On Thursday, February 20, 2020, the Centers for Medicare & Medicaid Services (CMS) issued a proposed rule (February 24 Federal Register publication) to extend the Comprehensive Care for Joint Replacement (CJR) Model for an additional three years in order to better evaluate the program. CMS states in the proposed rule that participating hospitals in the CJR model saw the average episode of care payments decrease by $997 more than non-participating hospitals. CMS estimates that the changes proposed would create an additional $269 million in savings for the government.
The CJR model was established in a 2015 final rule. It was the first mandatory model when it began on April 1, 2016, and for the first two performance years, 800 hospitals in 67 U.S. regions were required to participate. However, in December of 2017, CMS issued a final rule that made the program voluntary for 33 of the participating 67 regions. The CJR Model “tests bundled payment and quality measurement for an episode of care associated with hip and knee replacements to encourage hospitals, physicians, and post-acute care providers to work together to improve the quality and coordination of care from the initial hospitalization through recovery.”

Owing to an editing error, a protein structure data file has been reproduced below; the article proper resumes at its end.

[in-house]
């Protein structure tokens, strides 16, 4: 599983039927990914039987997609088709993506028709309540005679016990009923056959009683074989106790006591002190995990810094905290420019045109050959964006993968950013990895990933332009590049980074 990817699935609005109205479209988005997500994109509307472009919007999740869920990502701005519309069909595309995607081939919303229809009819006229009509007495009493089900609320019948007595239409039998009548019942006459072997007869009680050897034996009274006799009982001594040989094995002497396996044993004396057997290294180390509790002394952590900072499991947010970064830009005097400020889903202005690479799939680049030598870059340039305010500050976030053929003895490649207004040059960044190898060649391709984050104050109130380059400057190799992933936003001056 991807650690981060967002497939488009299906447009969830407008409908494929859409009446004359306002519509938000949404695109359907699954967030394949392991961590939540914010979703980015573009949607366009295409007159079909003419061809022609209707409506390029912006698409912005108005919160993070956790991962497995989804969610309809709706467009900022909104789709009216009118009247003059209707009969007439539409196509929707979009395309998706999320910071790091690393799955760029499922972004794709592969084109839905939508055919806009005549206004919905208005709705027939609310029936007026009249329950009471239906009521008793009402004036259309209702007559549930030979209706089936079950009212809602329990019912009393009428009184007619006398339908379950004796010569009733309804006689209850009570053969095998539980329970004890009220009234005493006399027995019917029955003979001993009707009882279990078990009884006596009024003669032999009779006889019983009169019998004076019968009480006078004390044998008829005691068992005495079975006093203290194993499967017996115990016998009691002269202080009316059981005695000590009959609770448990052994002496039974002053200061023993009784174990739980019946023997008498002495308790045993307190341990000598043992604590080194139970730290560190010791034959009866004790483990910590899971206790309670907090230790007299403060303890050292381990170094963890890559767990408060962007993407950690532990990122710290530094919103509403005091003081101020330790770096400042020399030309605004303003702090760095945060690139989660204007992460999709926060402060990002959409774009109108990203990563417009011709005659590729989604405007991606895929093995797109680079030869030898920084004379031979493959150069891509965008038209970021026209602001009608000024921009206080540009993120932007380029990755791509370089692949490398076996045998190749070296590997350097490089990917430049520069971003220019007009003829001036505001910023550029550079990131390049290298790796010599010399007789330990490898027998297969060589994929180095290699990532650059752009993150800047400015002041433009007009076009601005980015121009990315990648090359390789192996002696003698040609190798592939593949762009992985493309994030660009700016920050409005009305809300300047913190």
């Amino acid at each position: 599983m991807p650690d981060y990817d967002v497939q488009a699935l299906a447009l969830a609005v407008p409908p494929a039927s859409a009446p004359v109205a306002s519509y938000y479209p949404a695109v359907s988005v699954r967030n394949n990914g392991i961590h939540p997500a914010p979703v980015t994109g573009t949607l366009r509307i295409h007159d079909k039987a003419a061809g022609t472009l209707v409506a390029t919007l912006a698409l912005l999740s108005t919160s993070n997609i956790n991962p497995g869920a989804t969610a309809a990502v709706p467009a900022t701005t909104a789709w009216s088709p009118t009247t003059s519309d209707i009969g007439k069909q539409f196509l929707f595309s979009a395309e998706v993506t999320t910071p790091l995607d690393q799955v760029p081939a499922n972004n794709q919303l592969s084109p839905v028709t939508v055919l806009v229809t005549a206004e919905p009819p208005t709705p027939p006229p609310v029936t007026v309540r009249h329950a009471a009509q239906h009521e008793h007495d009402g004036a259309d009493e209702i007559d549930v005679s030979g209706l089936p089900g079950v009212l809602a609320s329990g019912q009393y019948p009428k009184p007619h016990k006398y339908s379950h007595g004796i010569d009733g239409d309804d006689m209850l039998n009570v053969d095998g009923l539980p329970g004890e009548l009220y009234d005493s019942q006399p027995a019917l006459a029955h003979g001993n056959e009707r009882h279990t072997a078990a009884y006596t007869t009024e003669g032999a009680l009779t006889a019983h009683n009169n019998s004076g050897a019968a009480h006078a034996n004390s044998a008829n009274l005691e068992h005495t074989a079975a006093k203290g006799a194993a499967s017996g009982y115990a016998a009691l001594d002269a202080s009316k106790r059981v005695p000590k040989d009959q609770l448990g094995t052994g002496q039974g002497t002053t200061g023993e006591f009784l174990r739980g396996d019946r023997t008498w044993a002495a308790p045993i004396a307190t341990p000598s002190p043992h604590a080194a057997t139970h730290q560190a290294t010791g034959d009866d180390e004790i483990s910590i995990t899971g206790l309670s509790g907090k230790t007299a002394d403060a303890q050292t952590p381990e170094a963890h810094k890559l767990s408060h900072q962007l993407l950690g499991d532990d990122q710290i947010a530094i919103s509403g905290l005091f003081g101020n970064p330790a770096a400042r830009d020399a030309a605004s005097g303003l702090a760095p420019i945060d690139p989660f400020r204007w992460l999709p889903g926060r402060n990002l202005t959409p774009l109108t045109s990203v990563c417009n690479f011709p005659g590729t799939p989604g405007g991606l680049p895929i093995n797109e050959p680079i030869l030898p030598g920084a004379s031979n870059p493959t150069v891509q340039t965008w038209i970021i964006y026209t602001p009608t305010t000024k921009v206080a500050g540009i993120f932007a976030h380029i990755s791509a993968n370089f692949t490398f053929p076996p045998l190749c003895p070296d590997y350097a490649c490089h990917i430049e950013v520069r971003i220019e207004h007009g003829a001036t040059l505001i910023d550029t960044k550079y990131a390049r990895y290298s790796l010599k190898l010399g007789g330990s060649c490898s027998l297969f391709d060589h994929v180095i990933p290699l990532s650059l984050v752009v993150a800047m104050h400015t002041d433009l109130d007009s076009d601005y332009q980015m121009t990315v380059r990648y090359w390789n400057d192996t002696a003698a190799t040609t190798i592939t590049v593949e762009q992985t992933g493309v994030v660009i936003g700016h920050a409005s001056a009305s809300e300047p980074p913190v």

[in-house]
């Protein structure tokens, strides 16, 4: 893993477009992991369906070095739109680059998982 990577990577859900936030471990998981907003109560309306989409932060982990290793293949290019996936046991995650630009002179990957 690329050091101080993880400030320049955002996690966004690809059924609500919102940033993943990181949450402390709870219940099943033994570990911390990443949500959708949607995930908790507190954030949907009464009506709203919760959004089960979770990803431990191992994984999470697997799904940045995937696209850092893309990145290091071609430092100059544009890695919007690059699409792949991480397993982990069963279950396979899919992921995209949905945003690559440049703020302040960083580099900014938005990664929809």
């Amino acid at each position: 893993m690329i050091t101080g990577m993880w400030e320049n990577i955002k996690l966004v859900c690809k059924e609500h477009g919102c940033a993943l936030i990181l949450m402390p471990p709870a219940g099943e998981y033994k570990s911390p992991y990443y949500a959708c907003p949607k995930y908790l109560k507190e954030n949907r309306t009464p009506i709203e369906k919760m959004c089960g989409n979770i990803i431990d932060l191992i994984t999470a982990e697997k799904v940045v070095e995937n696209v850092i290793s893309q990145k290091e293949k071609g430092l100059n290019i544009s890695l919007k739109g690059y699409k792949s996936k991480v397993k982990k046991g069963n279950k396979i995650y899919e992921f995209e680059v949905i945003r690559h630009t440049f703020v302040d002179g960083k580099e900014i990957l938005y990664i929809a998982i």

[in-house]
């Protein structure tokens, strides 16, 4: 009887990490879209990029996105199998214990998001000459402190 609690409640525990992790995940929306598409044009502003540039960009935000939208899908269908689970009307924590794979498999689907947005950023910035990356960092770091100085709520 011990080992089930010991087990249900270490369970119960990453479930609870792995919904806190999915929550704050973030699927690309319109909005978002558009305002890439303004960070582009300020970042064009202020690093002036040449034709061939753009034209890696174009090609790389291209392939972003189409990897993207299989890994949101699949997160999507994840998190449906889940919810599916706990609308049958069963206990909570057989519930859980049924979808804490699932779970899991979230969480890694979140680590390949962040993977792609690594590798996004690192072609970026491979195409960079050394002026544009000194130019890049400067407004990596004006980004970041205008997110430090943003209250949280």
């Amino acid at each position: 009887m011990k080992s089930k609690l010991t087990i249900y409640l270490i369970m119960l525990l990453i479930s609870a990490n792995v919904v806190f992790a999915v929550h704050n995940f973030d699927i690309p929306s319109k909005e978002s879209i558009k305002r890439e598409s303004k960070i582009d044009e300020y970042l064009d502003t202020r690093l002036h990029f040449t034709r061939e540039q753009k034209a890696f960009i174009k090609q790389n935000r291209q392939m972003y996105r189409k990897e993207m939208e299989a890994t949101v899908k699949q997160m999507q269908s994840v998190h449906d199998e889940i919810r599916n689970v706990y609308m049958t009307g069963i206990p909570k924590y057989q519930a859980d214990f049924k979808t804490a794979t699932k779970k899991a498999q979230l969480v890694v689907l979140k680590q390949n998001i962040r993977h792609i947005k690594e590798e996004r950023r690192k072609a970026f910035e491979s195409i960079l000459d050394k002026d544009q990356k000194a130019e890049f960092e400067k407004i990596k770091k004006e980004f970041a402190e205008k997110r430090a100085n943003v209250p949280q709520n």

Currently, an episode of care begins when a Medicare beneficiary is admitted to a participant hospital for MS-DRG 469 (Major joint replacement or reattachment of lower extremity with major complications or comorbidities) or 470 (Major joint replacement or reattachment of lower extremity without major complications or comorbidities) and covers all related care under Medicare Parts A and B within 90 days following discharge. A hospital is held accountable for the cost and quality during an episode of care. CMS proposes to change the definition of an episode of care under the CJR model to include outpatient knee and hip replacements and base the target prices on the most recent year of claims data, instead of using three years of claims data.
In order to continue to evaluate the CJR model, the February 20, 2020 rulemaking proposes extending the CJR model, which was slated to end at the end of 2020, for an additional three years, or through December 31, 2023. CMS also proposes to implement a single reconciliation period six months after the close of the performance year. Presently, there are two reconciliations, two months and fourteen months after the performance year. Concurrently with the proposed rule CMS released a fact sheet, which is available here.
Public comments on the proposed rule must be submitted to CMS no later than 5 pm EST on April 24, 2020. Comments may be submitted electronically to www.regulations.gov, or by regular mail to: Centers for Medicare & Medicaid Services, Department of Health and Human Services, Attention: CMS-5529-P, P.O. Box 8013, Baltimore, MD 21244-1850.